Finally, a book plate I recently came across in one of the Letis books. As we enter the winter season, one to make us long for Spring.

Published in: on December 8, 2017 at 2:17 PM  Leave a Comment  

Rev. G. Vos 25th Anniversary Ministry Album: The Redlands PRC Years, 1932-43

In the last few months we have made several posts concerning the recent treasure-gift for the PRC archives – a beautiful leather volume commemorating the 25-year ministry anniversary of Rev. G. Vos (1894-1968).

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The book (which must date from 1952 and probably at least a year before that) is filled with pictures and congratulatory notes from the four PRC congregations Rev. Vos had served up to that point – Sioux Center, IA, 1927-29; Hudsonville, 1929-1932; Hope, Redlands CA, 1932-1943; Edgerton, MN, 1943-1948; and then Hudsonville again, 1948-1966, which is where he was when his 25th anniversary in the ministry was celebrated.

In our previous post we featured those years of Vos’ second charge, when he was in Hudsonville PRC for the first time, from 1929 to 1932. Today let’s look at the time of his third charge, which was Hope, Redlands CA, from 1932 to 1943.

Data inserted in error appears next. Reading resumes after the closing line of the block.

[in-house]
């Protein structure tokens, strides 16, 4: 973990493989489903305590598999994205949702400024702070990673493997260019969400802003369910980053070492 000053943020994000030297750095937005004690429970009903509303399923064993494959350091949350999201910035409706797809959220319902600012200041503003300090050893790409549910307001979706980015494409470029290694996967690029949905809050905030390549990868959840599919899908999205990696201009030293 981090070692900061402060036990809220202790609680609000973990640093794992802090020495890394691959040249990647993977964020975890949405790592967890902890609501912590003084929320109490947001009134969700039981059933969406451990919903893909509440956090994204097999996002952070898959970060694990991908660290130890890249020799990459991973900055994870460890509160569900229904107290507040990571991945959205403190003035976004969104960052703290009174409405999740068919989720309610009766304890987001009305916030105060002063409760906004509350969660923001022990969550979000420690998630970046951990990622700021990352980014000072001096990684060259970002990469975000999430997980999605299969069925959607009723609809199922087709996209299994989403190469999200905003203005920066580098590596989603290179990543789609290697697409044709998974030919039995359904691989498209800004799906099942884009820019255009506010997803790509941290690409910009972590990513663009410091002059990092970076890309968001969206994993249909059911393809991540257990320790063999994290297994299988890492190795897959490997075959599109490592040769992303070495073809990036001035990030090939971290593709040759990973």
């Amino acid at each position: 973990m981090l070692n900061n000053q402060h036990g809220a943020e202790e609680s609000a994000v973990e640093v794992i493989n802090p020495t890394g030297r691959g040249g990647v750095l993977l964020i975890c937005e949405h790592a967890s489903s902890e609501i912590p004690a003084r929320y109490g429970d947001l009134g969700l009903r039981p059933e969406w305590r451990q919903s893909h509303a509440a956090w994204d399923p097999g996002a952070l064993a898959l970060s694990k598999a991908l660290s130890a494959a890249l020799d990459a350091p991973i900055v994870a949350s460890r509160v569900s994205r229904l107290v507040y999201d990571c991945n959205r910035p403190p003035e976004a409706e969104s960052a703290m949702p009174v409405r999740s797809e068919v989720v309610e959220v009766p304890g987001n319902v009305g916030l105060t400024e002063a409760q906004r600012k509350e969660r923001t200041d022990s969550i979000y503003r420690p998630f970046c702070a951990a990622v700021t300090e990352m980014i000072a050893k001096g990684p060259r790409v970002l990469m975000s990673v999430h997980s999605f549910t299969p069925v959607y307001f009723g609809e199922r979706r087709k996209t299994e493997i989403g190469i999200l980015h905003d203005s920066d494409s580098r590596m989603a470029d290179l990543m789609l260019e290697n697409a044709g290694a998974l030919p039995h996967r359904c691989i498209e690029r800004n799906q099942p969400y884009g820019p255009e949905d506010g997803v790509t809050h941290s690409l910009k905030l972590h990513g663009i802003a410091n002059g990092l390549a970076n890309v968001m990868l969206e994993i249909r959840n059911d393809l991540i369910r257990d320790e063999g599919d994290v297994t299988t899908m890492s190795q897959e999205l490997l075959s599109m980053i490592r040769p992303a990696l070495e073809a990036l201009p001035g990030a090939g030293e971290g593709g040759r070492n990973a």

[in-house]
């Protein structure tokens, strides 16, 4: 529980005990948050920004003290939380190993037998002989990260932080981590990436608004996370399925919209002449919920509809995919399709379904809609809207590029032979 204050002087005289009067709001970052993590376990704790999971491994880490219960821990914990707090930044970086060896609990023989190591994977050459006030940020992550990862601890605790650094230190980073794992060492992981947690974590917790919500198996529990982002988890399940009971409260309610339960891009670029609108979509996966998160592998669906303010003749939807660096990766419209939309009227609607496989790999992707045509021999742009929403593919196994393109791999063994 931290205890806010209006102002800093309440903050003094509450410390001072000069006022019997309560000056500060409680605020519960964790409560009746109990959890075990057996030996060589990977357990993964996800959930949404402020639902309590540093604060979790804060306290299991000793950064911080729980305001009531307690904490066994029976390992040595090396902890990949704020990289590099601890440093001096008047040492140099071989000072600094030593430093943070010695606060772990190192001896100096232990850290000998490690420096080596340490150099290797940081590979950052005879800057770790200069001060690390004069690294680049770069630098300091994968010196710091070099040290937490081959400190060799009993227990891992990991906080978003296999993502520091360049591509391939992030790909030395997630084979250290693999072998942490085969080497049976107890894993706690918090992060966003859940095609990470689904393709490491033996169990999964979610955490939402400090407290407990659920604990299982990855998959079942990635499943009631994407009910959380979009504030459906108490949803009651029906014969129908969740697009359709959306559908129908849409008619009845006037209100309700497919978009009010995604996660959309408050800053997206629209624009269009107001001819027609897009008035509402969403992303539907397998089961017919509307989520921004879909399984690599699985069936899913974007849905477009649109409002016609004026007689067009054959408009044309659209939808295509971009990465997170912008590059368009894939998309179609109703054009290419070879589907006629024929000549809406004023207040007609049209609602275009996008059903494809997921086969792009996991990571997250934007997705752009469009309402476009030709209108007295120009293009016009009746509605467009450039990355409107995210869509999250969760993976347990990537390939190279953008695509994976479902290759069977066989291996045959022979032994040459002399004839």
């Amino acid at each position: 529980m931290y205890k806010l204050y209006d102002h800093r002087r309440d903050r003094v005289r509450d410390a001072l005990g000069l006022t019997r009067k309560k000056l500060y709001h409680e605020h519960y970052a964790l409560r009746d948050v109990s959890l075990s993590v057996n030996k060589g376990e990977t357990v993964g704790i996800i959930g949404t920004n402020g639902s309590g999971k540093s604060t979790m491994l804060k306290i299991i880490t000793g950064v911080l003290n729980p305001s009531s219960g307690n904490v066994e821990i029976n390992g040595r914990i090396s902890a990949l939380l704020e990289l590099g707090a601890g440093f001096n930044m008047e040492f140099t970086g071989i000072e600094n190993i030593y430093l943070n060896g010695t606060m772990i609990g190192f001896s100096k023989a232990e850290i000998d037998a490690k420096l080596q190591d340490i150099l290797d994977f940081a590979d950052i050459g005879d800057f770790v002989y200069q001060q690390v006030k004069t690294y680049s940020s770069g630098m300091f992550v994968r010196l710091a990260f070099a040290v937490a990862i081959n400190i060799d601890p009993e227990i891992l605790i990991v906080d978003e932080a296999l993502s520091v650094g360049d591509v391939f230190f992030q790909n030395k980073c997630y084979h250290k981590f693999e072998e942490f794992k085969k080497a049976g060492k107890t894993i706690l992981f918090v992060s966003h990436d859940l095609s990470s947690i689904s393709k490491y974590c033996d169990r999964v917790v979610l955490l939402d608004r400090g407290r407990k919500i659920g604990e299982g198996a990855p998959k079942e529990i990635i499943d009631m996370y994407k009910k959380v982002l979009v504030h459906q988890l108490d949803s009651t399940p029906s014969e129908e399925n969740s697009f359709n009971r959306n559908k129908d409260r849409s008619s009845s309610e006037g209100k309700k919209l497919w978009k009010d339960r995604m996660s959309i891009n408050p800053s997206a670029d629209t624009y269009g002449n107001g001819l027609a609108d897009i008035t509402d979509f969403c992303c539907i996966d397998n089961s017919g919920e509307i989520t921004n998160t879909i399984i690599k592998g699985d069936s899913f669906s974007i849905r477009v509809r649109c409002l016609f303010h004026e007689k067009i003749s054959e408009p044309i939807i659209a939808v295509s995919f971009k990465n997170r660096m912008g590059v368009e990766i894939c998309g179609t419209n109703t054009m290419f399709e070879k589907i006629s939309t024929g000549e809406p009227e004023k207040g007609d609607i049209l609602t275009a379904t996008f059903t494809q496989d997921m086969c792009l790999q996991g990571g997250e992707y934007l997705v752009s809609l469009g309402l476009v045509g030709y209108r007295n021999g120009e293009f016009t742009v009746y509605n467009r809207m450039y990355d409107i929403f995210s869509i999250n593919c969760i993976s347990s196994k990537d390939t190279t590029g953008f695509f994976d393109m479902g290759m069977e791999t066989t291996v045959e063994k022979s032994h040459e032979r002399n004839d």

We are able to post all nine (9) of the scanned pages from the album. Those of you with Redlands’ roots will recognize these people and places – enjoy!

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Published in: on November 30, 2017 at 2:22 PM  Leave a Comment  

PRC Seminary Expansion! 1994-95

Recently, while looking for some paperwork in my office file cabinet, I discovered some old pictures of my predecessor (Mr. Don Doezema) on the major expansion project at the PRC Seminary in 1994-95. This was the addition that housed the new professor offices, the new library, the PRC archives, and the RFPA (the latter two in the lower level). Today we make these our PRC archives feature for this week.

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Removing trees and breaking ground on the new seminary addition